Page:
Sonos launches new Arc soundbar with Dolby Atmos

Wireless speaker firm revamps top TV audio line, plus Sonos 5 speakers and gen 3 Sub

The wireless home-audio specialist Sonos is launching the first of its next-generation speakers with a new Dolby Atmos voice-controlled soundbar called Arc.

Arc replaces the firm’s popular Playbar and Playbase as its top-end TV sound system, re-engineered to provide a wider, more powerful sound and built on the new S2 software platform, which is due to roll out to existing speakers soon.

The elliptical soundbar contains 11 separate speakers and is designed to sit below, above or in front of a TV. Four woofer speakers face forwards to provide the centre, left and right channels, two point to the side to provide the wide and rear channels, while two more point upwards to provide the height channel that is part of Dolby’s Atmos home-cinema sound. Three tweeters provide high notes, while the bar can be wall or table-top mounted, adjusting automatically for the best sound.

Sonos Arc
The Sonos Arc’s mesh hides a large array of speakers. Photograph: Sonos

Arc builds on the success of Sonos’s cheaper Beam soundbar, being one of the few manufacturers integrating both Amazon’s Alexa and Google’s Assistant for optional voice control. It also has Sonos’s speech enhancement system for clarifying dialogue in TV and movies, and its night sound system, which tempers loud effects for quieter listening, a feature popular with people who live in close proximity to others.

The soundbar connects to the TV via HDMI, supporting the new eARC standard required for Dolby Atmos, but is backward-compatible with the previous ARC and optical audio connections. As with Sonos’s other products, Arc can also be combined with the firm’s wireless sub and a pair of rear speakers.

Arc is one of the firm’s first speakers to launch on its new S2 software, which supports higher-resolution audio and other more advanced features. It connects to wifi and can stream music from a vast array of services including the new, free Sonos radio, Spotify, Apple Music and others, while also supporting Apple’s AirPlay 2 and Spotify Connect. S2 will launch with a new and improved app for controlling the system, including the user-requested feature of saved multi-room groups.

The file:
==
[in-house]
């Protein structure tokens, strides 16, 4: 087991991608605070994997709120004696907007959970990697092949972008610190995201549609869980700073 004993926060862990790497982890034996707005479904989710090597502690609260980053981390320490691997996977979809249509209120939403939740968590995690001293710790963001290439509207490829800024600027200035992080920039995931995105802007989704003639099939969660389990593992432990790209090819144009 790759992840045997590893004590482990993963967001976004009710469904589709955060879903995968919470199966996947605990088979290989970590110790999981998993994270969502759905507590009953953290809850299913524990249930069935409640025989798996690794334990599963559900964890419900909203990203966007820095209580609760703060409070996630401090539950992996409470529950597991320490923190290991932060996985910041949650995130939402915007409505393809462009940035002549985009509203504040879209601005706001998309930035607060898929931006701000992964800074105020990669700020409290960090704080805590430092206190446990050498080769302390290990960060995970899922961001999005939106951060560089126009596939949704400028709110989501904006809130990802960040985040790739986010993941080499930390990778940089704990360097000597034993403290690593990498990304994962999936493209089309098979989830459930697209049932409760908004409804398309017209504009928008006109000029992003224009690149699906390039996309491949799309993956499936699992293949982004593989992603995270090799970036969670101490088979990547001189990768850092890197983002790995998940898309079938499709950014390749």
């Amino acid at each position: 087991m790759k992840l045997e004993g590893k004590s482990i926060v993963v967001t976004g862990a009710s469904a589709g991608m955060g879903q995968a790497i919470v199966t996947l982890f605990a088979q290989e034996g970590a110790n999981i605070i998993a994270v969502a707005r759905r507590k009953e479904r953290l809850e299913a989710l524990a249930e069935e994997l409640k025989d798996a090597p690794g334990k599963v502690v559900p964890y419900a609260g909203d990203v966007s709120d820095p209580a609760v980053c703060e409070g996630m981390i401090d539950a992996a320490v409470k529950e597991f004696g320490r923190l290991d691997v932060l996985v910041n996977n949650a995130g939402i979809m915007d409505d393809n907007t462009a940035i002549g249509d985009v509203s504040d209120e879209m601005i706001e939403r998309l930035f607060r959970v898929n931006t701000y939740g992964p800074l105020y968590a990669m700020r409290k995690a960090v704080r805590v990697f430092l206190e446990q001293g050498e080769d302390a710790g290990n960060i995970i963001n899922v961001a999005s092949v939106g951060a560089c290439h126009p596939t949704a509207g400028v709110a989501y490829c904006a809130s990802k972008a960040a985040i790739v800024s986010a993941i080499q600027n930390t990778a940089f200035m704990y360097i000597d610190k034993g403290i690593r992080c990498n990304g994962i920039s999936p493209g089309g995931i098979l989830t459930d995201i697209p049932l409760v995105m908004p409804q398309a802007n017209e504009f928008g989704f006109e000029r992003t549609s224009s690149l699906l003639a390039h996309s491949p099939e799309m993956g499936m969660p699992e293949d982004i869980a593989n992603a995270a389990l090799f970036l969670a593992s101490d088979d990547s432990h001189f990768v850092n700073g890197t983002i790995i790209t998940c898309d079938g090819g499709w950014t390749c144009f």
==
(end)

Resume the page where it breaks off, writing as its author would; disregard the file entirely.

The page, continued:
Arc will cost £799 in the UK and $799 in the US (A$1,399 in Australia), shipping from 10 June, available in white or black.

Sonos 5 and Sub (gen 3)
The Sonos 5 and Sub (gen 3) join the updated line, revamped for technology but preserving their much-loved sound. Photograph: Sonos

Alongside the Arc soundbar, Sonos is also launching revamped versions of its wireless Sub and Play:5 speakers, now simply known as Sonos 5, which match the previous versions on sound but have improved wifi, memory and processing power used to support more advanced features down the road. The Sub (gen 3) and Sonos 5 will be available on 10 June for £699/$699/A$999 and £499/$499/A$749 respectively.

Sonos has been embroiled in several controversies over recent months, first by suing Google over patents, among other complaints associated with voice technologies, and has accused Amazon of doing something similar. Sonos, which has 10 million customers using 29m of its products, is being seen as a bellwether for smaller companies standing up to being squeezed by the big US technology firms.

The company also faced complaints from users over its plans to stop supporting speakers over five years old as part of its shift to the S2 platform. Sonos later clarified that its “legacy” speakers would continue to work as they do now, but would have to be isolated from other speakers upgraded to the S2 platform. Sonos previously won praise for its unusually long software support life.


Samuel Gibbs Consumer technology editor

The GuardianTramp

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